A campaign to discredit the UN weapons inspections mission to Iraq flared into
action yesterday with the publication of bizarre personal details about one of
the experts waiting to go to Baghdad.
About 100 weapons experts have been selected so far to join the mission's chief,
Hans Blix, in Iraq. The team is expected to grow to 300 experts over the coming
However, a report in the Washington Post yesterday suggested that the relatively
small world of weapons experts was fraught with rivalries.
A number of former inspectors - who apparently were not selected by Mr Blix
- say the new teams lack experience, and accuse him of deliberately overlooking
old hands for fear of antagonizing Iraq.
The newspaper went on to detail the sexual practices of one of the current
Harvey "Jack" McGeorge, 53, from Virginia, is a co-founder of an S & M
group in the Washington DC area, and a former chairman of the board for the National
Coalition for Sexual Freedom.
The former marine was recommended for the mission by the US state department,
and is now in New York.
He heads his own security consultancy, selling counter-bioterrorism products
and conducting seminars on chemical and biological weapons, but he does not hold
a scientific degree.
A trawl of the internet by the Post found that Mr McGeorge was also a member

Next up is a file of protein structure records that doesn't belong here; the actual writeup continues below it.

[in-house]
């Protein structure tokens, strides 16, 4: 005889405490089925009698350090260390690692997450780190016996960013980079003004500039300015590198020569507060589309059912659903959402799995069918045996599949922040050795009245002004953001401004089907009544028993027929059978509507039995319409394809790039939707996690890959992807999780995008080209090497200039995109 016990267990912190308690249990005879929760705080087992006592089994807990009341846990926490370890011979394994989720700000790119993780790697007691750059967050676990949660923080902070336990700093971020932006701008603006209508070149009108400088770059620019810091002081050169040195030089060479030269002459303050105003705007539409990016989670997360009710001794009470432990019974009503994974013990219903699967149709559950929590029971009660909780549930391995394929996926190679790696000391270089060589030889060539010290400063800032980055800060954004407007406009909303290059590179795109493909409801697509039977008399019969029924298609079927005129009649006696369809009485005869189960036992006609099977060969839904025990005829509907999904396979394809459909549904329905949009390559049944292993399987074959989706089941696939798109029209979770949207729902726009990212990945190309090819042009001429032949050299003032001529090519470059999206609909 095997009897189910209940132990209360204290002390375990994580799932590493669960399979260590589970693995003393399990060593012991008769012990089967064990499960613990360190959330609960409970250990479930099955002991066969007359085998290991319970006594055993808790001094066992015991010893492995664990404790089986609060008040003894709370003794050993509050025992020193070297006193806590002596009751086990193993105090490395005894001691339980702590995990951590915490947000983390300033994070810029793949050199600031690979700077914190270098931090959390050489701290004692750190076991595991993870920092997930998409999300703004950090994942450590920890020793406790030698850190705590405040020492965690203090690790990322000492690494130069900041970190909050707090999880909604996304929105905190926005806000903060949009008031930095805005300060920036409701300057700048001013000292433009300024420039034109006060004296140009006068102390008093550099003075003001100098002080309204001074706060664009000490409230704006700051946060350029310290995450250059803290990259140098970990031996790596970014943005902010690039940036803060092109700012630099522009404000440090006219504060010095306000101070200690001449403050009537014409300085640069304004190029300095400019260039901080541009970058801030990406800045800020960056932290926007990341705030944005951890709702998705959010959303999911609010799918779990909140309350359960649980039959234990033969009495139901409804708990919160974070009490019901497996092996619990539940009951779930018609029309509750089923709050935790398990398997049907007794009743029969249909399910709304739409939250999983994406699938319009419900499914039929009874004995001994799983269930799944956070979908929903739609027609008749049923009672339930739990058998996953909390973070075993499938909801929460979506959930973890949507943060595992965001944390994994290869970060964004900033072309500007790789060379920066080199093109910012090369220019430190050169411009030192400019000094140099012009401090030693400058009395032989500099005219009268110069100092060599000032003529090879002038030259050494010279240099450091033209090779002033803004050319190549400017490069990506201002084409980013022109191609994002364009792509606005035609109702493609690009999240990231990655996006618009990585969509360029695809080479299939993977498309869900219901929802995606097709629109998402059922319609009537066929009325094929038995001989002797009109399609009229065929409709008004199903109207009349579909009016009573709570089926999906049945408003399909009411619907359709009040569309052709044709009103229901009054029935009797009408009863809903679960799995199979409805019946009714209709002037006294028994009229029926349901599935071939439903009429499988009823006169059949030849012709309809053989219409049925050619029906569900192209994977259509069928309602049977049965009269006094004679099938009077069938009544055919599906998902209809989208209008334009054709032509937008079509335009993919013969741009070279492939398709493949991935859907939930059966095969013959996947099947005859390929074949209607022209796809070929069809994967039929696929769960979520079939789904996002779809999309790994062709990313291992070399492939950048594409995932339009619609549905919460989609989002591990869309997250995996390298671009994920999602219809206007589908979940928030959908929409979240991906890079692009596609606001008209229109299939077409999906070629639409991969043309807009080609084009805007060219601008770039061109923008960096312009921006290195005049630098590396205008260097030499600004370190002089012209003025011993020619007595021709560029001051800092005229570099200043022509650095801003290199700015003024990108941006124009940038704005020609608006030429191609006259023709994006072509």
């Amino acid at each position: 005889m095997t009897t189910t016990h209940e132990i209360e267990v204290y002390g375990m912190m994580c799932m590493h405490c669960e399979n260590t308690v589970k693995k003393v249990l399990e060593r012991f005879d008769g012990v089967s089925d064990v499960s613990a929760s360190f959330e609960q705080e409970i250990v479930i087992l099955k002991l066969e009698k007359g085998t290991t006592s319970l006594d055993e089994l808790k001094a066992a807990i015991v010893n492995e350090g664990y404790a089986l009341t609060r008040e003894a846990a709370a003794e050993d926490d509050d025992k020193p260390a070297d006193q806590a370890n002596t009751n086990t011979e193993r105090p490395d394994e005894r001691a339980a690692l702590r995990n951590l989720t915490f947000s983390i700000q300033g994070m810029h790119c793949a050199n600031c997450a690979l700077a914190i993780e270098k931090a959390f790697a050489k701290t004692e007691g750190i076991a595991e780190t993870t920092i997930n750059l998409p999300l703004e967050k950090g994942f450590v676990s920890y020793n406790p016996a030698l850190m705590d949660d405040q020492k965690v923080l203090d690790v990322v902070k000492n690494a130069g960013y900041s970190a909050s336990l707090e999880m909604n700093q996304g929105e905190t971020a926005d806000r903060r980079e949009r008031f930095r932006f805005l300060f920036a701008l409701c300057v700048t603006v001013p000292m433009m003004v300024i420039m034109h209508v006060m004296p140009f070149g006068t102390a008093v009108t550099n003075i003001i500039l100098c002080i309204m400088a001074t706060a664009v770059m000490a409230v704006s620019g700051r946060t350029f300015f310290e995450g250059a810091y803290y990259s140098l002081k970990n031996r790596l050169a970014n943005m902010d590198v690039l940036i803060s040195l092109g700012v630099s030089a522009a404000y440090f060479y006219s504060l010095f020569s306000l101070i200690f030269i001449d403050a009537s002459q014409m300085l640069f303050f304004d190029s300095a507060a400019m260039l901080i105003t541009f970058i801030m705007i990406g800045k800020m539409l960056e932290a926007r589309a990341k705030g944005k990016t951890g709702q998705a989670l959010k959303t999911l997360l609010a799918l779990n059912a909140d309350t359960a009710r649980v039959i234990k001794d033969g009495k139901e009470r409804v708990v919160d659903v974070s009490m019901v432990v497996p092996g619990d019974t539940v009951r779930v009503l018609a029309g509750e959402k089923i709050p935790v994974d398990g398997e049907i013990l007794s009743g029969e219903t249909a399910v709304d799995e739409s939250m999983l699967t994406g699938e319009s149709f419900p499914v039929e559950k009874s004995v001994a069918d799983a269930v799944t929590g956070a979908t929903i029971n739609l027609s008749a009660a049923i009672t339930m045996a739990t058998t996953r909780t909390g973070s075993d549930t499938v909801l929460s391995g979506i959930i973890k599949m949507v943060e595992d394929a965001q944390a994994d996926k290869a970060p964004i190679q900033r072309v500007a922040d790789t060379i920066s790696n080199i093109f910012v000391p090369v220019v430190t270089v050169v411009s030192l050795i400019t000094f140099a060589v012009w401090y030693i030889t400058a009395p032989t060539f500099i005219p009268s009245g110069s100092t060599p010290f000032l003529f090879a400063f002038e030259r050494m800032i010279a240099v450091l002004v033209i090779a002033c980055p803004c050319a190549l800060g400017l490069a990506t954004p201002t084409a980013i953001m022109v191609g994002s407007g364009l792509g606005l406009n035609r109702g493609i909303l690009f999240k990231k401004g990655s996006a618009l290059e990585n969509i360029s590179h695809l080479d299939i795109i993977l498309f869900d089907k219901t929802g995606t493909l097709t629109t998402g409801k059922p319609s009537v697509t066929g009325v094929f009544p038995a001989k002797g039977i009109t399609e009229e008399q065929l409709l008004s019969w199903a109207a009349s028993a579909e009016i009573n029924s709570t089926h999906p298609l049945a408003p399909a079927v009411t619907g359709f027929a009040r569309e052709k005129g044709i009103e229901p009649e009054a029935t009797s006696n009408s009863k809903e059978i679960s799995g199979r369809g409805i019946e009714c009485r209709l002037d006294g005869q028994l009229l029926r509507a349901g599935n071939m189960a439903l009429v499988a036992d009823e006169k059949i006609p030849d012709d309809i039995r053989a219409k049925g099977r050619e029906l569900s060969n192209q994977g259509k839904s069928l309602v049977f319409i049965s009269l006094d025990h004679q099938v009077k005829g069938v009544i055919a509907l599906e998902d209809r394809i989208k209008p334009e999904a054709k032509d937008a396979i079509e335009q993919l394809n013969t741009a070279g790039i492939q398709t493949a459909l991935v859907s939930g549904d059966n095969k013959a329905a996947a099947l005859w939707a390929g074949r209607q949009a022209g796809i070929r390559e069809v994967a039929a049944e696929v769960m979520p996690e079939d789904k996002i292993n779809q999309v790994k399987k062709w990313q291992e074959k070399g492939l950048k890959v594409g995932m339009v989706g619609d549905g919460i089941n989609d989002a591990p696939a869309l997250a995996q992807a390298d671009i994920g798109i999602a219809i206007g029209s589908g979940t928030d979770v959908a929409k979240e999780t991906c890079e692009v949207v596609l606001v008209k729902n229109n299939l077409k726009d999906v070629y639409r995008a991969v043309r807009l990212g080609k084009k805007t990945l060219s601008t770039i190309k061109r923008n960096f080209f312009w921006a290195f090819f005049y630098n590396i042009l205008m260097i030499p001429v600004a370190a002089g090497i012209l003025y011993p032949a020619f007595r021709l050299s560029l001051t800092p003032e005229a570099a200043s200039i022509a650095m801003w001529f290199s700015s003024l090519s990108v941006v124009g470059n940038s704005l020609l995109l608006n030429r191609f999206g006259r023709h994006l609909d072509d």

of the Leather Leadership Conference Inc, which "produces training sessions for
current and potential leaders of the sadomasochism/leather/fetish community".
In an interview with the newspaper, Mr McGeorge said he would resign rather
than damage the UN mission.
"I have been very upfront with people in the past about what I do, and it has
never prevented me from getting a job or doing service," he said. "I am who I
am. I am not ashamed of who I am - not one bit. But I cannot allow my actions,
as they may be perceived by others, to damage an organization which has done nothing
to deserve that damage."
A spokesman for the UN said that Mr McGeorge's private life had nothing to
do with his qualifications as an inspector.
However, he provides a convenient target for critics of Mr Blix, particularly
aggrieved former inspectors.
They say he has overlooked potentially qualified experts by requiring applicants
to quit their government jobs before applying. There are also fears that some
members of the teams are from private industry, and will use the mission to garner
media attention and sell their products.
© Guardian Newspapers Limited 2002